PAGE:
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  • Your VI teacher (TVI) should give you a copy of the Functional Vision Evaluation and Learning Media Assessment with detailed information about how your particular student uses his/her vision
  • Students with low vision should be encouraged to use their eyes to the maximum. Vision is not diminished by use.
  • Allow the student to adjust his/her work to a position that he/she is most comfortable with
  • Do not use large print materials when regular print will suffice
  • Whenever an assignment refers to a picture (as in math workbooks) allow the student to look at the picture in a regular print book. The large print process distorts pictures

Reading the Chalkboard/Whiteboard

  • Seat student near the board (within 3 to 5 feet) and in a central location, but within a group of students
  • Verbalize as you write on board
  • If possible, provide a copy of what you have written on the board to the student
  • Have another student with good handwriting copy off the board (carbon or NCR paper can be used and the original can be given to the student with a visual impairment)
  • Allow student to use a telescope supplied by the TVI (if this is done the student will probably need to be seated back away from the board to increase his/her visual field)
  • A clean board makes a better contrast and is easier to read
  • Avoid using red, orange, or yellow markers as these are difficult to see

Projector Screen/Video

  • Seat student close to the screen
  • Provide student with your overhead projector sheet or master copy so he or she can read and/or copy from it
  • Use a dark (preferably black) Vis-à-vis pen on the overhead sheet
  • Discuss movies thoroughly afterwards to make sure the student understands major concepts presented
  • A darkened room provides more contrast
  • Move the projector closer to the screen to produce a smaller, more distinct image
  • Make a good photo copy of your master
  • Do not use red ink
  • Please be sure that your tests are completely legible. Ask the student to read parts of the test to you privately to be sure he or she can see all parts of the test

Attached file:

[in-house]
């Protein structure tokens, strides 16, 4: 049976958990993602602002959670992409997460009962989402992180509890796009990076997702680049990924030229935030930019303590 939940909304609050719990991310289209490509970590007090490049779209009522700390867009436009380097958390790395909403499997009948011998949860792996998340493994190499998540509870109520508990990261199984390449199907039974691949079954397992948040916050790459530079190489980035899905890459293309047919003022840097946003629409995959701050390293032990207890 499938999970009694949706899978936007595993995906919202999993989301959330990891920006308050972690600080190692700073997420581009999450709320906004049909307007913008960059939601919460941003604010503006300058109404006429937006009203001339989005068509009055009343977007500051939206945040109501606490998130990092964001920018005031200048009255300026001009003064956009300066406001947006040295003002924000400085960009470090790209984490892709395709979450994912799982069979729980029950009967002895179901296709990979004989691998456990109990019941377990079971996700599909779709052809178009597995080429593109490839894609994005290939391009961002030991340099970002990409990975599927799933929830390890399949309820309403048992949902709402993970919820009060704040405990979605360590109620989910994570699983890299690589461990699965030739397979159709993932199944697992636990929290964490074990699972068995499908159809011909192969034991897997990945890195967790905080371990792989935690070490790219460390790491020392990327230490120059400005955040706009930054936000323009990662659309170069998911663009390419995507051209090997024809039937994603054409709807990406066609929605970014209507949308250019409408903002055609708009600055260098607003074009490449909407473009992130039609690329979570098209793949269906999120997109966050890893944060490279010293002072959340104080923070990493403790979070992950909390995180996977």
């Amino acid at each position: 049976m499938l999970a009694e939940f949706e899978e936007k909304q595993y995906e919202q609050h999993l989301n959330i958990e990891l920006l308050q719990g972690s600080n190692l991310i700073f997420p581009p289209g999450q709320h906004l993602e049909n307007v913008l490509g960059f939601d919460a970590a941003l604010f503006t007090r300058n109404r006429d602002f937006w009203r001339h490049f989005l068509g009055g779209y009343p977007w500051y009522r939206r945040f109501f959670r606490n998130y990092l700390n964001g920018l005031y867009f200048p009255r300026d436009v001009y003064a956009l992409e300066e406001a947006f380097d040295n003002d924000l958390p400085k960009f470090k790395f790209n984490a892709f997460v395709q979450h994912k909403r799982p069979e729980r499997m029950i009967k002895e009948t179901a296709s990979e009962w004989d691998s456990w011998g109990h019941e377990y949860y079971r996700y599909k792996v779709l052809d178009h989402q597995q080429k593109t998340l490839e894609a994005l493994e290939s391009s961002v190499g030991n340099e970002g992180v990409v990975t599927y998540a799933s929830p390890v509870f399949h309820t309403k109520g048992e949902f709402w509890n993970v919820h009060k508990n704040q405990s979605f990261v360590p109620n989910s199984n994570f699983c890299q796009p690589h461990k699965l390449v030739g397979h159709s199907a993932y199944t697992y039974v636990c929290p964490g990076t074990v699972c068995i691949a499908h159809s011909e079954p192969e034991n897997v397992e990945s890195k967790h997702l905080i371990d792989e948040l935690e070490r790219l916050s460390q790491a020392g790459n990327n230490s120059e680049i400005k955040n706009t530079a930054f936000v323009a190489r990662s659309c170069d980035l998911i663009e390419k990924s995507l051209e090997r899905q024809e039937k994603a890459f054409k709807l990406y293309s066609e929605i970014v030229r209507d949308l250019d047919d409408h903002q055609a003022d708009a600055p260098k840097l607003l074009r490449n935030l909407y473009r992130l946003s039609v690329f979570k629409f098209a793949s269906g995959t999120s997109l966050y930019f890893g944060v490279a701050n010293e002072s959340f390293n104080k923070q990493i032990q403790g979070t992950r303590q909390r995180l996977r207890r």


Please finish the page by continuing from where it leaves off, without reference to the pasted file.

• Give the student a little extra time if needed
  • Avoid handing the student a paper and saying, “Do the best you can”. This only cheats the student out of the continuity of your lesson and can be frustrating
  • Use an app, such as JoinMe, to connect the teacher’s computer screen and/or interactive white board with the student’s iPad


  • Light intensity can be regulated by adjusting distance from the window or light source
  • Artificial lights should be used whenever brightness levels become low in any part of the room.
  • Avoid glares on working surfaces (a piece of dark colored paper taped to the entire desk surface diminishes glare off the desk)
  • A student with albinism will be sensitive to the light and will sometimes require an adjustment period of about 10 minutes when he or she comes in from being in the sun


  • Avoid having students work in their own shadows or facing the light
  • Students may need to change their seats whenever they desire more or less light


  • Dry erase boards used with dark markers offer better contrast
  • Soft lead pencils and felt-tipped pens with black ink are recommended for use on unglazed light and tinted paper
  • Good contrast and white space between lines of print offer the best viewing comfort for lengthy reading assignments
  • Avoid using red/orange/yellow on interactive boards


  • Tests should be dark and clear
  • If there is a time element, please remember that a person with a visual impairment will frequently be a slower reader than a person with normal sight of the same intelligence. His or her eyes may tire much faster, so tests in the afternoon can be particularly difficult to read
  • On timed drills allow at least double the time for a student with a visual impairment. Ideally they should be untimed
  • If the student is comfortable performing orally, tests could be given orally by another person who fills in the blanks. Please be careful here, as some people are not auditory performers, and it is a misconception that all blind and low vision students can perform better auditorally.

Physical Education/Recess

  • Check with TVI to see if there are any restrictions of activity or on visual fields
  • Ball Sports: practice catching, kicking, and batting with students to check whether or not he/she can see the ball in time to catch, kick, or bat
  • Use audible goals and/or balls (available from TVI) or use a radio as a goal locator (as in basketball)

Orientation and Mobility

  • Allow student to explore your room during the first week and whenever you make any major changes
  • Show student where his or her desk is, where materials are located, papers turned in, etc.
  • Point out the restrooms, water fountains, library, office, cafeteria, gym, and bus stops
  • Contact a certified O&M specialist for detailed information